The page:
As far as the American monkeys are concerned, as per the above-mentioned research, they were asked to dart-pick 30 stocks from a 1,000 stock universe. Now, when a monkey (or anyone else) would throw darts at 1,000 stocks, there is a greater probability of hitting a “small and micro-cap stock” than a “large or mid-cap stock”, simply given the bigger universe of the former.

And as we know that small companies have generally outperformed big companies in the past, this is how the American monkeys have beaten the US market, represented by 30 large-cap stocks.

Here is one more difference between the Indian and US situations. When you look at the performance charts I have shown above, the biggest disappointment my monkey faced was while dealing with the BSE-500 index, which is made up of most number of small-cap stocks as compared to the other two indices – BSE-200 and BSE-Sensex.

So, over the past two and three years, small companies in Indian have fared worse than their larger peers. This is unlike the US situation, though over a longer term period.

As far as Indian monkeys and their dart throwing skill is concerned, I find one big reason they may not outperform the broader markets even in the future. That one reason is…

Corporate Mis-Governance
To say the least, corporate governance standards in India are worse than in the US. While a few American corporate scams have been much bigger than those that have been reported in India, the malaise is more widespread here than there. Plus, very few corporate crimes get reported in India, so we do not know how deep this malaise is.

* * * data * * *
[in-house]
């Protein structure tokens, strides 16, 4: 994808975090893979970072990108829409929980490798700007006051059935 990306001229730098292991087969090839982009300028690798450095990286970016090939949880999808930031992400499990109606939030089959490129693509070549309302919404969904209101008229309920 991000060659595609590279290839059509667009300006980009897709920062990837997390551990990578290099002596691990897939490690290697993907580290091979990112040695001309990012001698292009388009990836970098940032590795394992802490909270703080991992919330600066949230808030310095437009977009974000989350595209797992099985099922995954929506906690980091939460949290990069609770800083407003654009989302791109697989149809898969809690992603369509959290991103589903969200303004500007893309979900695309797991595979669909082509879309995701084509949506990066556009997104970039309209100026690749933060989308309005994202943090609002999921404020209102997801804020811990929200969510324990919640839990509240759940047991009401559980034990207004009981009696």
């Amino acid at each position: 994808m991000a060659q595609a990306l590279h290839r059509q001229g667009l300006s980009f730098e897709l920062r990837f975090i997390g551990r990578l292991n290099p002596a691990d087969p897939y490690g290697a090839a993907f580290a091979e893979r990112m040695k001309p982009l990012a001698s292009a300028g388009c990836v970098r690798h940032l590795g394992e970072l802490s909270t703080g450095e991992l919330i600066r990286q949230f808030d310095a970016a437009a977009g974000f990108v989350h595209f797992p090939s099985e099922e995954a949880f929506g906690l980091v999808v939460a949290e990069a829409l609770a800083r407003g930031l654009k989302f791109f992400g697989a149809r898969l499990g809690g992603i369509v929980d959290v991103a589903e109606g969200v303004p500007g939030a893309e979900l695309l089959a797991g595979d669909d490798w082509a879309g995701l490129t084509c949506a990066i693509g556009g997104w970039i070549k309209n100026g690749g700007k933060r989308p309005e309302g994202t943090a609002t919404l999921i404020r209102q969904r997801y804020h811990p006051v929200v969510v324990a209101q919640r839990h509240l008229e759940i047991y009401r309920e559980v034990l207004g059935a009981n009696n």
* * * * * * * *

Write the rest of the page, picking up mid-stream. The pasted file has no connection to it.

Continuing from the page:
And thus, there is a great probability that if you employ a monkey to throw darts at stock tables, there is a great probability that it may hit upon a few companies that are indulging in some or the other activities of corporate mis-governance.

That’s why, it’s very important to be very careful of the kind of companies you are buying in India, because there is a great probability of you stepping on a landmine if you don’t know what you are stepping onto.

Now you may wonder – “Is there no hope to find honest businesses in India?”

Yes, there is, I believe. There are companies that go about their businesses as usual – without bothering to play around with numbers and governance standards.

These are among the simple businesses, which need no or minimal debt to grow (when a company has too much debt, be doubtful), generate ample amount of cash, and have history of not cheating on their shareholders.

Only you, through a careful analysis, can identify such businesses. A monkey, even if it is the best dart-thrower in the world and may consider itself as a future fund manager, won’t be able to help you a bit in this regard.

Yes, you may want to play it ultra-safe by investing through index funds – that have beaten Indian monkeys in the past. But carefully selected business (and just a few) can still be your biggest winners 20 years down the line.

Investing is, after all, all about knowing your advantages and your disadvantages, and not playing a game you have no advantages in.

So, if you can build an advantage in stock picking, you don’t need a monkey to do it for you.

Still not convinced? Hire a monkey and try it for yourself! (But please don’t hurt the monkey, if it underperforms!)